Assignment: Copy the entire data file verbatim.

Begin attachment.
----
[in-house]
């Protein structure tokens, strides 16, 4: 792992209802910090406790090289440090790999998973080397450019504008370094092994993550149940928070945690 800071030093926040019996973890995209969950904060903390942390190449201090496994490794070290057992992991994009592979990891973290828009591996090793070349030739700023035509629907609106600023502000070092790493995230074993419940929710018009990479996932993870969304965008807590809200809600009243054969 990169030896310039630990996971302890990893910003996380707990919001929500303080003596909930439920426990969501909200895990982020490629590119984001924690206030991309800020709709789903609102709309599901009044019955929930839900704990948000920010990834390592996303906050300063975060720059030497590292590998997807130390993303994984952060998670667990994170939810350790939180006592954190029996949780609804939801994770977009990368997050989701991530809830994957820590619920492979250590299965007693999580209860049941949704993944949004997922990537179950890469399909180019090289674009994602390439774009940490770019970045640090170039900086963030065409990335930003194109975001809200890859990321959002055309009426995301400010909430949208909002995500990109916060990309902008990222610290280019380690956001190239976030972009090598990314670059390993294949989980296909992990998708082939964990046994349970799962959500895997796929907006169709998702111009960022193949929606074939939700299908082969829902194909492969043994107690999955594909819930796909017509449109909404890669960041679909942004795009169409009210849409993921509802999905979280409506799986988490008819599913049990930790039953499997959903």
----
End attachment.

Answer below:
[in-house]
């Protein structure tokens, strides 16, 4: 792992209802910090406790090289440090790999998973080397450019504008370094092994993550149940928070945690 800071030093926040019996973890995209969950904060903390942390190449201090496994490794070290057992992991994009592979990891973290828009591996090793070349030739700023035509629907609106600023502000070092790493995230074993419940929710018009990479996932993870969304965008807590809200809600009243054969 990169030896310039630990996971302890990893910003996380707990919001929500303080003596909930439920426990969501909200895990982020490629590119984001924690206030991309800020709709789903609102709309599901009044019955929930839900704990948000920010990834390592996303906050300063975060720059030497590292590998997807130390993303994984952060998670667990994170939810350790939180006592954190029996949780609804939801994770977009990368997050989701991530809830994957820590619920492979250590299965007693999580209860049941949704993944949004997922990537179950890469399909180019090289674009994602390439774009940490770019970045640090170039900086963030065409990335930003194109975001809200890859990321959002055309009426995301400010909430949208909002995500990109916060990309902008990222610290280019380690956001190239976030972009090598990314670059390993294949989980296909992990998708082939964990046994349970799962959500895997796929907006169709998702111009960022193949929606074939939700299908082969829902194909492969043994107690999955594909819930796909017509449109909404890669960041679909942004795009169409009210849409993921509802999905979280409506799986988490008819599913049990930790039953499997959903």